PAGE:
This performance means that more people are waiting longer in A&E this year than they were for the same period last year. At this point during the first three months of 2017, 9,953 people waited more than four hours in A&E’s across Greater Glasgow and Clyde, so it is disappointing that there has been an increase of 3,000 people having to wait longer.

MSP Baillie said: “NHS staff are not getting the support that they need from their health secretary and the SNP Government in Edinburgh and this has resulted in more than 13,000 people across Greater Glasgow and Clyde left waiting more than 4 hours in A&E departments for treatment so far in 2018.

“The waiting times in A&E departments are evidence of the devastating problems in our health service which are being caused by the health secretary’s refusal to properly fund our NHS and the Health and Social Care Partnerships that she created.

“It is also very short sighted not to use the capacity at the Vale of Leven hospital to help manage the pressure on the NHS. There are wards and theatres that could be used to take the strain off the Royal Alexandra hospital and treat people more locally.

“It is a shame that Shona Robison has lost control of her health portfolio and it is staff and patients who are suffering as a result.”

Operations cancelled

Robison Shona Sunday Post pic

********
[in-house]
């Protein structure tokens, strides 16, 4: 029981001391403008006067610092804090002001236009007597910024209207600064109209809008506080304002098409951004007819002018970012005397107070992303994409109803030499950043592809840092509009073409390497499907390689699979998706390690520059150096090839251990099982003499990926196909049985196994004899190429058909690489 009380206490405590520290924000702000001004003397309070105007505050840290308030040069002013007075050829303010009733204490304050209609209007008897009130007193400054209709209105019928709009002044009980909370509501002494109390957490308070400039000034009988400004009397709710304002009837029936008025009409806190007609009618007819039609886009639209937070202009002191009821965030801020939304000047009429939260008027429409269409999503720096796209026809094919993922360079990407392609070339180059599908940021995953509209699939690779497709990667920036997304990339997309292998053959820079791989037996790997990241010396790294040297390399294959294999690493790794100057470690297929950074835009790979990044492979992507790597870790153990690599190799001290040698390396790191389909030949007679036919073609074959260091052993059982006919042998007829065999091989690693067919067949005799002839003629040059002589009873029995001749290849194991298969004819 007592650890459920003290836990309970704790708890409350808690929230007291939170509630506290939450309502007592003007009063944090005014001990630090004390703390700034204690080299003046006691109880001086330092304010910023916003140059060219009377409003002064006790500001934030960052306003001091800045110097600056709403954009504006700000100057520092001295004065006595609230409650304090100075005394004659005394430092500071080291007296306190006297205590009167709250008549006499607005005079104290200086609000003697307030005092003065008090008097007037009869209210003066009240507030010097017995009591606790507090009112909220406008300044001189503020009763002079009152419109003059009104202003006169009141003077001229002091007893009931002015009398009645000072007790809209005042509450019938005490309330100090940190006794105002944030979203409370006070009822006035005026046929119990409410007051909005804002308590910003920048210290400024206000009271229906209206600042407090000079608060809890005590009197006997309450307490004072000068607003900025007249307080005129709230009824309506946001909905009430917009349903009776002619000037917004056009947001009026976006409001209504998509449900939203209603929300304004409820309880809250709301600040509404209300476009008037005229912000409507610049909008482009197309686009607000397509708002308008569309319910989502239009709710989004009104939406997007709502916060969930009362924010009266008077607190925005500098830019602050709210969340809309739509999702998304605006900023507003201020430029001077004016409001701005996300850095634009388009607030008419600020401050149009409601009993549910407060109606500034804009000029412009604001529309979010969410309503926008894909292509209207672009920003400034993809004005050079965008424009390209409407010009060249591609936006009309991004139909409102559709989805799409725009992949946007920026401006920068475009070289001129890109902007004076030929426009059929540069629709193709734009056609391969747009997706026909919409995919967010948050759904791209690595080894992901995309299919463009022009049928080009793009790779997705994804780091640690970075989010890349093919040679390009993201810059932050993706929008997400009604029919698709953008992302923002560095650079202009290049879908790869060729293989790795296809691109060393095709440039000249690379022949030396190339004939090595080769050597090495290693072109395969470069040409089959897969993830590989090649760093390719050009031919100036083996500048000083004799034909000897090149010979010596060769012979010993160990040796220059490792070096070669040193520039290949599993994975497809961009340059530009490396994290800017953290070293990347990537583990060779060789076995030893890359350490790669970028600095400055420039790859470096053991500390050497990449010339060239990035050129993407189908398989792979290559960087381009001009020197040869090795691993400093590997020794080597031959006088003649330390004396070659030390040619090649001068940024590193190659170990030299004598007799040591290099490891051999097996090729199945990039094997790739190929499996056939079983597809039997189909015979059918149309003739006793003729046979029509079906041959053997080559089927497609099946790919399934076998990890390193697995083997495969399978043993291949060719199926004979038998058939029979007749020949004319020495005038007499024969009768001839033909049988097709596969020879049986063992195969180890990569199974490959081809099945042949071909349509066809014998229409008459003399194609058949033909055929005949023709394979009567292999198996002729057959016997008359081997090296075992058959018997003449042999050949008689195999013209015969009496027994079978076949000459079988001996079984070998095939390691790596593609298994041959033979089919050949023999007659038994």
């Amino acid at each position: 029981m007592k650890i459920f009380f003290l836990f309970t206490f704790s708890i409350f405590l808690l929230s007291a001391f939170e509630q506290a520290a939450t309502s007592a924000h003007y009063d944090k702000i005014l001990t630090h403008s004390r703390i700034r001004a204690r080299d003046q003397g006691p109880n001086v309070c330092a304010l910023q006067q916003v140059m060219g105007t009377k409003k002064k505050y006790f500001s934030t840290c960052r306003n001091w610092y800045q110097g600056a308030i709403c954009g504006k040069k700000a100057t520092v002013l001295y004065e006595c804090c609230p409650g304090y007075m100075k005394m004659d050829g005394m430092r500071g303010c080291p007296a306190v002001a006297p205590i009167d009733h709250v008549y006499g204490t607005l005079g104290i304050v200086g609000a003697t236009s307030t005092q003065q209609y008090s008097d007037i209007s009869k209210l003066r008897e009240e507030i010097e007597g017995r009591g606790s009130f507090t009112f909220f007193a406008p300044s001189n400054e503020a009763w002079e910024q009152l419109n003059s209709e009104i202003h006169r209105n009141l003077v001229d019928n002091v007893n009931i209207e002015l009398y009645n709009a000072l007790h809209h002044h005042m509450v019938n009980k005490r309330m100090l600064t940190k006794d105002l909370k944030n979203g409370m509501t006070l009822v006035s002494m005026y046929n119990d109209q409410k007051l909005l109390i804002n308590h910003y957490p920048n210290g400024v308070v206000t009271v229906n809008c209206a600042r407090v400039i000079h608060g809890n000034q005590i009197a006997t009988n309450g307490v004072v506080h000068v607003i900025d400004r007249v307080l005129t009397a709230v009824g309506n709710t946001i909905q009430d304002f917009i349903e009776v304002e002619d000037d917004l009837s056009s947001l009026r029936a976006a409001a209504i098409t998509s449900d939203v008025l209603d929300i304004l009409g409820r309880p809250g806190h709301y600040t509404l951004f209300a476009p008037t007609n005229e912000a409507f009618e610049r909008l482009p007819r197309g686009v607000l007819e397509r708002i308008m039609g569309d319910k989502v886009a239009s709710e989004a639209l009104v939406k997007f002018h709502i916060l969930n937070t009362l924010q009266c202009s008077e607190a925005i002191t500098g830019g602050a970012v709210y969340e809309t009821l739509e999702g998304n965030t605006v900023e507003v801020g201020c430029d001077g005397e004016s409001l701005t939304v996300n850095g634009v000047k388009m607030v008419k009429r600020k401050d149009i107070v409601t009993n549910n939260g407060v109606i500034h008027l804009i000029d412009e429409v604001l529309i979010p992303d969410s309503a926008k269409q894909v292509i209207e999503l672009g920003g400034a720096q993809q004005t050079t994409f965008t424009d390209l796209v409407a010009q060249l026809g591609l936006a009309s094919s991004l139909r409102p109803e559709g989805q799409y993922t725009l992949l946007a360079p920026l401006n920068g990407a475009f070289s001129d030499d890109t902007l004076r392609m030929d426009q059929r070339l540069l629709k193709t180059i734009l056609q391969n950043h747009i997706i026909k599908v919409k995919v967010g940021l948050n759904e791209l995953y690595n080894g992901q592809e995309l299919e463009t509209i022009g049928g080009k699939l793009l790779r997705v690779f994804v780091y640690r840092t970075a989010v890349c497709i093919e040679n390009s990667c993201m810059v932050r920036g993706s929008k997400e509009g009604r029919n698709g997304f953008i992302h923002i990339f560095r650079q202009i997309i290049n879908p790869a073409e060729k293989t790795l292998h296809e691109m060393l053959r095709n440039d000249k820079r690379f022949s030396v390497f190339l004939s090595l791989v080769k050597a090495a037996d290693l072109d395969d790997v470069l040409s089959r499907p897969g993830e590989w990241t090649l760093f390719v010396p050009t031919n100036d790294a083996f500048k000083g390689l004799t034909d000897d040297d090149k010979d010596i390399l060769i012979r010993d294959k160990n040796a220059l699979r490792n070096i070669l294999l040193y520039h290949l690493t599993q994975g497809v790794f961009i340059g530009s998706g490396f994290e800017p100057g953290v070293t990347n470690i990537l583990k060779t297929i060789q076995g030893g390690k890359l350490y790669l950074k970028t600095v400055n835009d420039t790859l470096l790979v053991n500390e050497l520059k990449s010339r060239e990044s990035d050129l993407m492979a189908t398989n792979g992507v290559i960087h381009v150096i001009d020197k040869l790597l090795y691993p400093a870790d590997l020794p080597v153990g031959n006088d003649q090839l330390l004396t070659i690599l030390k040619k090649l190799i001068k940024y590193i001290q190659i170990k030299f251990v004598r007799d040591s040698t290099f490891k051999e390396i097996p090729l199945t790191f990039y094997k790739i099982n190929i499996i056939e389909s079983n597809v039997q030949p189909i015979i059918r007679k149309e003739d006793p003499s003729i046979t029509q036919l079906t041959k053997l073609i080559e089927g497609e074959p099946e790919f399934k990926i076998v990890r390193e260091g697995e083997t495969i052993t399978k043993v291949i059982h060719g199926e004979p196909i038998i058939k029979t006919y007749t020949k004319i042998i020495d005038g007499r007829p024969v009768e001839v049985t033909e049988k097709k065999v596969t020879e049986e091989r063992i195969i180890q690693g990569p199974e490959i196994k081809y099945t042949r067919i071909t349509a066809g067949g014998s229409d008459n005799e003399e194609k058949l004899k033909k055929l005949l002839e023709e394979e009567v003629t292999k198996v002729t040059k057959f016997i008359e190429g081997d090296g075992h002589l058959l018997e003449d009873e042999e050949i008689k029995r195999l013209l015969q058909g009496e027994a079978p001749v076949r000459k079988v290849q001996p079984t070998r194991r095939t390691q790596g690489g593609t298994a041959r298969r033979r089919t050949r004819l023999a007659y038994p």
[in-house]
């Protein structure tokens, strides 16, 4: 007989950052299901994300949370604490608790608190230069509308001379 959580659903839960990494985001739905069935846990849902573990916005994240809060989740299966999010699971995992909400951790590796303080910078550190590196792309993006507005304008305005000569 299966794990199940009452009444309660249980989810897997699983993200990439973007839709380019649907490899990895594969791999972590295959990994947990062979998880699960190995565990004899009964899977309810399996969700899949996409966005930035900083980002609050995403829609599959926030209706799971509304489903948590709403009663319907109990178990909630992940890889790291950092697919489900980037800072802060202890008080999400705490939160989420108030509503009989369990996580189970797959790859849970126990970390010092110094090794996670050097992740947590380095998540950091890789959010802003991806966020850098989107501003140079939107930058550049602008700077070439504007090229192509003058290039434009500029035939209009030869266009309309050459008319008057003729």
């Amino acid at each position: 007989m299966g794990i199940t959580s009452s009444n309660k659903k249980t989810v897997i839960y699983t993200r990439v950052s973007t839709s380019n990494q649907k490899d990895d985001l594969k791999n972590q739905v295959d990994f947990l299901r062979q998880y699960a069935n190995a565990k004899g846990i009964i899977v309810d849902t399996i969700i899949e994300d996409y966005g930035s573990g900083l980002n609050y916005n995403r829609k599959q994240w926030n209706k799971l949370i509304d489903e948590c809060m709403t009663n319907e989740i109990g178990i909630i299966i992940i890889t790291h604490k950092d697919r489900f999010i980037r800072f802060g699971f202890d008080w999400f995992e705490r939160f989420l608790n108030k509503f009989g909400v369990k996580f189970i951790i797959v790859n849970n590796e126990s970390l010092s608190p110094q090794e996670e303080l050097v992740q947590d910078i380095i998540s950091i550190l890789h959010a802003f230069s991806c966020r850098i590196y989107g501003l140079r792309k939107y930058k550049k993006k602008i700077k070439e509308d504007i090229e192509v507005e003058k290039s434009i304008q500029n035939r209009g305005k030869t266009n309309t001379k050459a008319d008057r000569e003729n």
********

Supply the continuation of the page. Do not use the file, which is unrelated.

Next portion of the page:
Over 300 operations have been cancelled due to capacity or non-clinical reasons in Greater Glasgow and Clyde so far this year.

Data published by ISD Scotland shows that 122 operations were cancelled in March which adds to the 139 in January and 70 in February bringing the total for the 3 months in 2018 to 331.  The MSP said: “The 331 cancelled operations in Greater Glasgow and Clyde represent 331 people in the area who are waiting, in pain, for treatment that hospitals in the area have been unable to give.

“I deal with numerous cases on a daily basis of people in Dumbarton, Vale of Leven, Helensburgh and Lomond who have had operations cancelled or who are waiting months in agony for treatment which hospitals are unable to provide because they are over-worked and under-resourced.

“This failure is just another example of this SNP Health Secretary’s [Shona Robison, pictured above] inability to manage the demand and scale of the operation facing our NHS. It is time she stepped aside and put patients before herself.”

Delayed discharge

Figures released to the board of NHS Greater Glasgow and Clyde show that they are failing to meet targets on delayed discharge, cancer referrals and waiting times.

The paper shows that almost 1/3 of their key performance indicators were marked as red for 2017-18, meaning that they were out with 5% of meeting the target.

Some of the missed targets which are most alarming include referrals for patients who are suspected of having cancer. Patients who are referred for cancer diagnosis are supposed to be seen within 62-days, but in the health board area only 81% of patients are being seen within this time, almost 15% less than their 95% target.

The number of patients waiting more than 4 hours at A&E has also increased, with 12% of people waiting in A&E for longer than 4 hours last year.